Gerald Baliles, RIP

Gerald Baliles, the former governor of Virginia, died yesterday. Baliles was a fairly moderate Democrat, and certainly a moderate by today’s standards. He served as governor for four years in the late 1980s. Baliles was popular enough, I believe, to have been reelected, but was limited by law to just one term.

After his time as governor, Baliles joined the law firm I was with. This enabled me to observe, though not really get to know, the ex-governor.

What I saw was a gentleman and a conscientious, hard working, non prima donna member of the firm. In my experience, some male politicians turned Washington lawyer do not answer to the first description, and more do not answer to the second.

You can read about Baliles, including his accomplishments as governor, from his obituary in the New York Times. I want to focus on something you are unlikely to read in any obituary.

Baliles was a victim of Bill Clinton setting aside the Attorney General job for a woman. During the transition period (late 1992-early 1993), Baliles was one of several names on Clinton’s short list of candidates for this job.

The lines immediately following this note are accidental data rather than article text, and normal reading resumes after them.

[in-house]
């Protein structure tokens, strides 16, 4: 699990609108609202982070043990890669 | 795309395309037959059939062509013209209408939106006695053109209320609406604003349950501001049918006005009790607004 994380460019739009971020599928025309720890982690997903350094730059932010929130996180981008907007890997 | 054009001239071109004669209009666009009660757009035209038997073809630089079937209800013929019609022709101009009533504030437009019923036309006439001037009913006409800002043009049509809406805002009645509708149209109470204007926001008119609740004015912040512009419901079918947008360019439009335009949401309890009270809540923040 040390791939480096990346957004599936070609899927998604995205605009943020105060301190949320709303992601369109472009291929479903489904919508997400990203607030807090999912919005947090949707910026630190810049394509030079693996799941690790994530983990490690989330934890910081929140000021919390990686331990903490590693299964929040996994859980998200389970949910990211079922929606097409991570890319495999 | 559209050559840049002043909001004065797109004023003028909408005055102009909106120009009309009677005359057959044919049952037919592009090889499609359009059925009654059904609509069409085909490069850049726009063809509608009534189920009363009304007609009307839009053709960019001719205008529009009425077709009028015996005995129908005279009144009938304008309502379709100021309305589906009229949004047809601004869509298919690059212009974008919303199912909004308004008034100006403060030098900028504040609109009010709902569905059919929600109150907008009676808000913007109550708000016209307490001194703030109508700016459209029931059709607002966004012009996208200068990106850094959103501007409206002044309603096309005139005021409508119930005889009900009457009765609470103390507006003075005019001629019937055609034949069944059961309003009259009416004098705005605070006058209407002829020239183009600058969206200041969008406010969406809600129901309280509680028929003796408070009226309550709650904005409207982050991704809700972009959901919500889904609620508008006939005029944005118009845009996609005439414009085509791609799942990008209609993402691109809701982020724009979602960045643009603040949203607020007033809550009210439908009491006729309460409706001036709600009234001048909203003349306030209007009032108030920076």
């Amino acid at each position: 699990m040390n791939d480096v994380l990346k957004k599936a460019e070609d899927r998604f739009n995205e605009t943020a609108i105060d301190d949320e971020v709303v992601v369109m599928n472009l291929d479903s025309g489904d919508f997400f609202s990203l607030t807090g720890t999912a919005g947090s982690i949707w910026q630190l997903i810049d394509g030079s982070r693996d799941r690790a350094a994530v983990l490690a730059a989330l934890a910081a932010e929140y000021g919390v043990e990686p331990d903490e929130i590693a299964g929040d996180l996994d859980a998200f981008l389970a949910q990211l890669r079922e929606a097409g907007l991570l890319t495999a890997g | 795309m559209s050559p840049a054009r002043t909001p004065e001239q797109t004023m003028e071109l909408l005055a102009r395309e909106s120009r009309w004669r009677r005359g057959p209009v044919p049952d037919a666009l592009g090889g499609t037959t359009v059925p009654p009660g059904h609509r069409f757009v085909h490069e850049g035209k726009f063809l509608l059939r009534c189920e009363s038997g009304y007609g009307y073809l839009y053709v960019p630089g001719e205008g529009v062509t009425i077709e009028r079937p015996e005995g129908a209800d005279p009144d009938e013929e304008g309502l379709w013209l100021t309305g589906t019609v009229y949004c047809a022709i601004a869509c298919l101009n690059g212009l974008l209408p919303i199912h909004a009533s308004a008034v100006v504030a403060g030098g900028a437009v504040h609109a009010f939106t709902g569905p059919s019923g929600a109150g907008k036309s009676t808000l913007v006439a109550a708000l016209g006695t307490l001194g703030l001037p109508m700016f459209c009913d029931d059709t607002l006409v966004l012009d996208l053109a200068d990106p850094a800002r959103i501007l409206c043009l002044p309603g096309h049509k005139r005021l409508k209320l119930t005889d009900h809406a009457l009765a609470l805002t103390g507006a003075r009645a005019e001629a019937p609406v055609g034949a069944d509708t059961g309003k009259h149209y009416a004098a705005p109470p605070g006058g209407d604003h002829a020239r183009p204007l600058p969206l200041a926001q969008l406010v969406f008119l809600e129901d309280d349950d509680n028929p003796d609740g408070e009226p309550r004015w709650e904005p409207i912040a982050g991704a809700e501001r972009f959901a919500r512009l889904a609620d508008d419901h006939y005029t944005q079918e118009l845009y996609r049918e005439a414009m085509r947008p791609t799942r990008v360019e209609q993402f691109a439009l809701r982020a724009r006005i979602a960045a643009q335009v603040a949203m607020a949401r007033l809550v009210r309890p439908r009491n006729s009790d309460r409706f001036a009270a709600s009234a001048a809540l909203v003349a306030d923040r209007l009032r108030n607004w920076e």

Clinton’s first choice, Zoë Baird, didn’t make it because of a scandal relating to the immigration status of the nanny she hired. His second choice, Kimba Wood, also failed for nanny related reasons, although unlike Baird, her use of an illegal immigrant wasn’t illegal at the time it occurred (as I understand it) and she had timely paid social security taxes for the immigrant.

At this point, one might have thought that Clinton would nominate Baliles who, after all, was the last person standing from the short list (Charles Ruff had also been disqualified for not paying social security taxes for his housekeeper). But the list was a sham. Baliles was not a genuine candidate. He never had been.

This became clear when Clinton nominated Janet Reno, an obscure, marginally qualified candidate (at best) whose name had not been on the list of potential nominees.

Baliles had been used. You would never have known it from his comportment, though.

He was a gentleman. RIP.

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